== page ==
What seemed unthinkable just a few months ago has happened: Freddie Mac’s benchmark mortgage rate has risen above 7%.
The average rate for a 30-year fixed rate loan is 7.08% this week, according to the Freddie Mac Weekly Lender Survey. This is the highest average rate since 2002.
Rates started the year at just 3.22%. The rise since has been one of the fastest in the survey’s 51-year history.
“The rate of increase took us by surprise,” Len Kiefer, deputy chief economist at Freddie Mac, said in a webinar titled A Conversation About the Economy.
“This has huge implications for the housing market, the mortgage industry and the broader US economy,” he added.
Mortgage rates have taken off thanks to inflation, which has been hovering over 8% since March. In an effort to curb inflation, the Federal Reserve has raised the federal funds rate — the rate banks charge themselves for overnight borrowing — by a total of 3.25% this year.
This pushed up interest rates on all sorts of consumer credit products, including mortgagesupper.
The psychological toll of 7% mortgage rates
This rapid recovery in rates sent the market into a frenzy, says Jerimiah Taylor, vice president of real estate and mortgages at real estate startup OJO Labs. Taylor compares the situation to driving your car down a highway at 150 miles per hour and suddenly slowing to the speed limit.
“Suddenly that speed limit feels really slow compared to how fast you’re going,” Taylor adds.
Buyers may perceive a 7% rate as significantly more expensive than 6.8%, says Ralph McLaughlin, chief economist at real estate startup Haus. In reality, the dollar difference won’t be that big, however, only $40 for a $300,000 loan.
The net effect of hitting 7% will be a faster slowdown in demand, especially since it coincides with what McLaughlin calls a “black hole,” the period between Halloween and New Years when home sales traditionally slow.
But rather than seeing the downturn as negative, he sees it as a necessary step to bring the market back into balance.
“The housing market for the past two years has been completely out of whack and has never been sustainable,” he says. The longer an unsustainable market lasts, he explains, the more severe the inevitable correction will be.
“If it takes 7% mortgage rates to help get to a more normal level, then so be it.”
Fewer people can afford to buy homes
Higher rates mean higher monthly payments as buying a home becomes more expensive as more and more buyers walk away from the market.
According to Mortgage Bankers Association.
Due to higher payouts, there are about 32% fewer active buyers compared to a year ago, says Orphe Divoungay, senior economist at listing site Zillow.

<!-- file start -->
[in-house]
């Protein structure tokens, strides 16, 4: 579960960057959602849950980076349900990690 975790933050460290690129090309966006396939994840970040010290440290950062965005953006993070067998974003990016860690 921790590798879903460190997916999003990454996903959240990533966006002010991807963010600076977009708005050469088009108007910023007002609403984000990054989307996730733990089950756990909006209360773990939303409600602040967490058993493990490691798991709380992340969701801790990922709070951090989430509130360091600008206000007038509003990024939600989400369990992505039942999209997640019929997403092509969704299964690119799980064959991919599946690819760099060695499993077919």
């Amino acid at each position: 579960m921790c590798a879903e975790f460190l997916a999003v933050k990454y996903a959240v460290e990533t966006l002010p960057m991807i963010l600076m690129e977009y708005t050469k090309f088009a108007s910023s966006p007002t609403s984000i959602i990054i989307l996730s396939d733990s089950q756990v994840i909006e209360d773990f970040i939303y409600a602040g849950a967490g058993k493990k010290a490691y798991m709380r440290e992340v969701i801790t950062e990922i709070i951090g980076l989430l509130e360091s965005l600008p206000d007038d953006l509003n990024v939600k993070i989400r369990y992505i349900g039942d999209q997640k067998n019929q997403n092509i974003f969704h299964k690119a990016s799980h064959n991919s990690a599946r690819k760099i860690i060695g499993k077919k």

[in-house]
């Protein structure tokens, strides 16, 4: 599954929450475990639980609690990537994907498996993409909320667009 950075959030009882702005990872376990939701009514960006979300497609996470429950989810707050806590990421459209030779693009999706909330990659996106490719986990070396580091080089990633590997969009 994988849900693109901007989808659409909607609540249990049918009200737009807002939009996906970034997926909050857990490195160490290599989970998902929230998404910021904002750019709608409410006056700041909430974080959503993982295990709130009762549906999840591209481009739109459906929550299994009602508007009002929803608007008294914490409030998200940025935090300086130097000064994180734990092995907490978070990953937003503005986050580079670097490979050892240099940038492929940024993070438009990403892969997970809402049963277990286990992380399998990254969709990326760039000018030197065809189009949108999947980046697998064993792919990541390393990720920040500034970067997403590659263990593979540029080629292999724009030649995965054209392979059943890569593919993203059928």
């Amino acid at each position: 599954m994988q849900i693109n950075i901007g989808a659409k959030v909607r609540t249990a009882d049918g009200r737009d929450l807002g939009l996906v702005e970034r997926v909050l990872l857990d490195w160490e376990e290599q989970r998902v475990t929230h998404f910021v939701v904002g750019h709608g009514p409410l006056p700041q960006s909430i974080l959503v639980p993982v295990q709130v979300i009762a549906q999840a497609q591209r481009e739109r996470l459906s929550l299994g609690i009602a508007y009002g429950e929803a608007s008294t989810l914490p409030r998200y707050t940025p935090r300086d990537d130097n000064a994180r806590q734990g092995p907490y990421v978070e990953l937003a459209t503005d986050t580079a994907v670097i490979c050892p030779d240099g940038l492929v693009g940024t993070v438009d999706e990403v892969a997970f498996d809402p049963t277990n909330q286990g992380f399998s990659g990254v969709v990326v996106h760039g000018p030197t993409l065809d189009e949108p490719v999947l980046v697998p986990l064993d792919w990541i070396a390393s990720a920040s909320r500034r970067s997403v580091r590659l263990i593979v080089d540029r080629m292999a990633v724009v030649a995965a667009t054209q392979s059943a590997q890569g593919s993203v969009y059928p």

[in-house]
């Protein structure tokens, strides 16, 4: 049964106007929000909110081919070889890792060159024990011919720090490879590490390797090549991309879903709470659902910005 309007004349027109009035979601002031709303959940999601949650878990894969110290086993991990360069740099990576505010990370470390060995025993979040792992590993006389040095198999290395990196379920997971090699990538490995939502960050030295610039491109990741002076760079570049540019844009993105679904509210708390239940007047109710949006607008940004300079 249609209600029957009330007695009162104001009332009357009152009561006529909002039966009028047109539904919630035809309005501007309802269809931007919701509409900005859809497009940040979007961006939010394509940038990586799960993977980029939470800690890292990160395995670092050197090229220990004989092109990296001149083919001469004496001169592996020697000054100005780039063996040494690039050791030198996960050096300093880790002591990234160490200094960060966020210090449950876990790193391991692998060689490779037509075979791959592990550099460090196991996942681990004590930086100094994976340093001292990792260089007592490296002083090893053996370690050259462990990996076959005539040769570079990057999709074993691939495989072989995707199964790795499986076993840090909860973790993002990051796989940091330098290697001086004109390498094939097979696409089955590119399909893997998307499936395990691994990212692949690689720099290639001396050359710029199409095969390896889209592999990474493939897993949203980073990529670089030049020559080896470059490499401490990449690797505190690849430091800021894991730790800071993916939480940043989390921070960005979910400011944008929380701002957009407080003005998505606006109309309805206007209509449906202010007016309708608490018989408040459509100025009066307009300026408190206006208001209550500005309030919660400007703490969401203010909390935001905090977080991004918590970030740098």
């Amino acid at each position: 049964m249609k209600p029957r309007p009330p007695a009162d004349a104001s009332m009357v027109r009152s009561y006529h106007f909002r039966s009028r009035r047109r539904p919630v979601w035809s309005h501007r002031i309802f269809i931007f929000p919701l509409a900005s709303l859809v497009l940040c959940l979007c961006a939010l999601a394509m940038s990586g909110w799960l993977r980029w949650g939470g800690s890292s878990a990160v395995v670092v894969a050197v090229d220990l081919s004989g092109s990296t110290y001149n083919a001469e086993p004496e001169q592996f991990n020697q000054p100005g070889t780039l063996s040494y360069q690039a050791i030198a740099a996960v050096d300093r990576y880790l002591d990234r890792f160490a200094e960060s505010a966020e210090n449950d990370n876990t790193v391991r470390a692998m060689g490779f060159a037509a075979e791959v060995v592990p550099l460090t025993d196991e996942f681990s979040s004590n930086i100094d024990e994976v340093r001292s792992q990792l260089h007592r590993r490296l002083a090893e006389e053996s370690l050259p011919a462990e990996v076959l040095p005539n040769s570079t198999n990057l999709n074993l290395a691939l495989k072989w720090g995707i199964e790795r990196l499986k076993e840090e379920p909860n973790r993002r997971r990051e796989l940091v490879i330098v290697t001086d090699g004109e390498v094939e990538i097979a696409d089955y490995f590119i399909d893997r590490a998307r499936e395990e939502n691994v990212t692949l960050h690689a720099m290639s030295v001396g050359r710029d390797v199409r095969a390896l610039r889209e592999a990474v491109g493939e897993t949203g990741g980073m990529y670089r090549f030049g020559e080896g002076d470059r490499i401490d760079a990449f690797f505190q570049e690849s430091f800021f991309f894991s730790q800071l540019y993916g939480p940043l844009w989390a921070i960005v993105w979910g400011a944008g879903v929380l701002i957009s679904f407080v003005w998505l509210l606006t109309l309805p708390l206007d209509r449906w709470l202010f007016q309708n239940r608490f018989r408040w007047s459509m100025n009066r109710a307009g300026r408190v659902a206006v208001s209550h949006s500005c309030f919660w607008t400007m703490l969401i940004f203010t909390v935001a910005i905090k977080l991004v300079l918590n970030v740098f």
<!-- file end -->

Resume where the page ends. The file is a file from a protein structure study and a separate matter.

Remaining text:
With rates now at 7%, that number of buyers should drop further. “If affordability is further constrained due to rising mortgage rates, even fewer buyers will take the plunge, especially potential first-time home buyers,” says Divoungay.
Home sales are steadily declining. The number of existing homes sold in September was a seasonally adjusted annual rate of 4.71 million homes, down 1.5% from the previous month and nearly 24% lower year-over-year, according to the National Association of Realtors.
Buyers have more “wiggle room”
With fewer buyers actively looking for a home, those who stay have more power.
In September, 17% of door-to-door sales under contract were canceled and a record 22% of owners cut list prices, according to brokerage Redfin.
The typical home spent a median of 50 days on the market in September, three days more than the previous month and a full week more than a year ago, according to Realtor.com. In March, when rates were around 4%, homes spent about 30 days on the market.
Bidding wars have also diminished. About 45% of bids to buy in August faced at least one competing bid compared to nearly 70% of bids in the first two months of the year, according to broker Redfin.
All of this means slower price growth. The median sale price for all home types in September was $384,800, down from June’s record high of $413,800, according to NAR. Compared to September 2021, however, prices were 8.5% higher.
“Those who can afford to buy in this environment have leeway,” says Divoungay.
Owners feel stuck
For most of the pandemic, landlords and sellers have had the upper hand. Now they are feeling the effects of the higher rates in several ways.
According to Kiefer, the average outstanding mortgage rate is currently 3.3%, thanks in large part to a flurry of refinancing activity over the past two years. Now that rates are up, homeowners don’t want to give up their low rates by selling and taking out a new loan for a new home.
In a recent New Home Trends Institute survey, 92% of current mortgage holders said they would not buy again if rates rose above 7%, compared to 85% who said the same at 6%. All of this means fewer homes for sale. The total number of homes for sale has declined over the past three months and in September there was only 3.2 months supply of homes at the current rate of sales, according to NAR.
“I wouldn’t be surprised if we got into a stalemate because of these rising rates from February or March until this time next year,” McLaughlin says.